When I became a first time mom 3 years ago, I began wondering what kind of parent I would be. I knew I wanted to do what was best for my child and what would feel the most natural to me, but because I had no idea what parenting styles existed, I had no clue what to do. I spoke with friends, family, and conducted my own research on the subject. I knew I wanted a close connection with my child and incorporate many of the same techniques and elements my own mother used in raising me such as bed-sharing and baby-wearing. When searching for information on these characteristics, I stumbled upon a style known as “Attachment Parenting.” Because this was a style I had not heard of before, I thought I would pass on the information I have learned over the last 3 years and have incorporated into my own life with my first child, and continued to use with my second child.
Attachment parenting is a style of parenting developed by Dr. William and Martha Sears, a husband and wife team. Dr. Sears is a pediatrician and father to 8 children. Together, he and his wife have written more than 40 books on parenting, family, and child development. This style of parenting is characterized by the use of close contact through different modes which create a close bond between child and parent. There are 7 main traits to the attachment parenting style; birth bonding, breastfeeding, baby-wearing, balance, belief in the language value of your baby’s cry and beware of baby trainers.
Birth bonding is that idea that bonding should begin during the birth process. The birth should be as soothing as possible with little to no medications, allowing a natural entrance into the world for the baby. It is thought this will strengthen the bond between mother and child from the moment the baby is born. In addition, the child is placed directly on the mother, skin-to-skin for a minimum of 90 minutes following the birth.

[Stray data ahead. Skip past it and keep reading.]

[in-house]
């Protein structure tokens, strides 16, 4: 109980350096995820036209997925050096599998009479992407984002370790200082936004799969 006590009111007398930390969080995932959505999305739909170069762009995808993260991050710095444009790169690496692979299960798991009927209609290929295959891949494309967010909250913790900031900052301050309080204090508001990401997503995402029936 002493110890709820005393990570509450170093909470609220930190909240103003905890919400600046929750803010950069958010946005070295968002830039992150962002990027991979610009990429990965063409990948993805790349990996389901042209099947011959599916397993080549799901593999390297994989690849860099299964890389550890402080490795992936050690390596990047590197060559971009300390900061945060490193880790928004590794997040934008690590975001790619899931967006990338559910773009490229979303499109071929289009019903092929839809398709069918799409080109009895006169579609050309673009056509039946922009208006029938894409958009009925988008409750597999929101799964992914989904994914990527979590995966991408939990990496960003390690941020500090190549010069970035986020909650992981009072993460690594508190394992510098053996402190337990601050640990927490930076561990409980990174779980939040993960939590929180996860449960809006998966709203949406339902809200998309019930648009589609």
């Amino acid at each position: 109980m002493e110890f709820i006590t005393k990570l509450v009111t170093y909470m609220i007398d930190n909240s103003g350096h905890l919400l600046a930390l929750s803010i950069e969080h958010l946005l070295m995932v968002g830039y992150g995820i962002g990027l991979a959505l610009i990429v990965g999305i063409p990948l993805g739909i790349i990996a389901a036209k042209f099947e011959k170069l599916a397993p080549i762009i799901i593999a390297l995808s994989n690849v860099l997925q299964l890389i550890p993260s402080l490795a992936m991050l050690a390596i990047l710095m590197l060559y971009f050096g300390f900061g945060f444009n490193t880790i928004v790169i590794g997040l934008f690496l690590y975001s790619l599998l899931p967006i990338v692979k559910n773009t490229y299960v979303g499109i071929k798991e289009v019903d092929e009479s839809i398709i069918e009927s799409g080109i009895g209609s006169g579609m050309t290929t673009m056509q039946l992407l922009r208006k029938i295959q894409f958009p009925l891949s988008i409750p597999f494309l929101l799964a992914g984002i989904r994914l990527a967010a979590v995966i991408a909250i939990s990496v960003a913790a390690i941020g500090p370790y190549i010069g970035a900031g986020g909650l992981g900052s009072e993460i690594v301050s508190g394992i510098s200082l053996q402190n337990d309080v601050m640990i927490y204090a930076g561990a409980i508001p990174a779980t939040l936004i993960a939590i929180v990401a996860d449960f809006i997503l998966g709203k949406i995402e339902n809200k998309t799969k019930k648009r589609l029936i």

Breastfeeding the baby is greatly encouraged as the best method of providing nutrition for the infant. This facilities what Dr. Sears calls “baby-reading” which allows the mother and baby opportunities to learn to read each others body language.
Baby-wearing allows for further bonding by allowing more opportunities for skin-to-skin contact and the baby is able to be continually cradled and soothed by its mother or other caregiver. Babies enjoy the sensation of being hugged as it feels most like the womb.
Having a positive attitude is essential to attachment parenting. This is achieved by encouraging balance within the home by making a solid effort for parents to take time for themselves as needed. This allows each parent to decompress and better attend to the needs of their baby.
Attachment parenting believes in the value of a baby’s cry. Crying is a baby’s only form of communication and is a signal to its parents it is in need of something. Thus, the long used method of “crying it out” is discouraged completely. The method of “crying it out” tears down the trust between baby and parent, leaving a child to grow up with the understanding that crying is “bad” or their parent will not come to their aid in a time of need.
Inevitably, parents will be given advice on nearly all aspects of raising their child from a multitude of sources such as doctors, friends, family, websites, and so forth. While attachment parenting consists of specific characteristics, it also allows for modifications based on each parent’s needs and feelings. However, parents should beware of baby trainers, or other sources of advice and instruction. They should be encouraged to make sound and informative decisions based on their own beliefs and needs.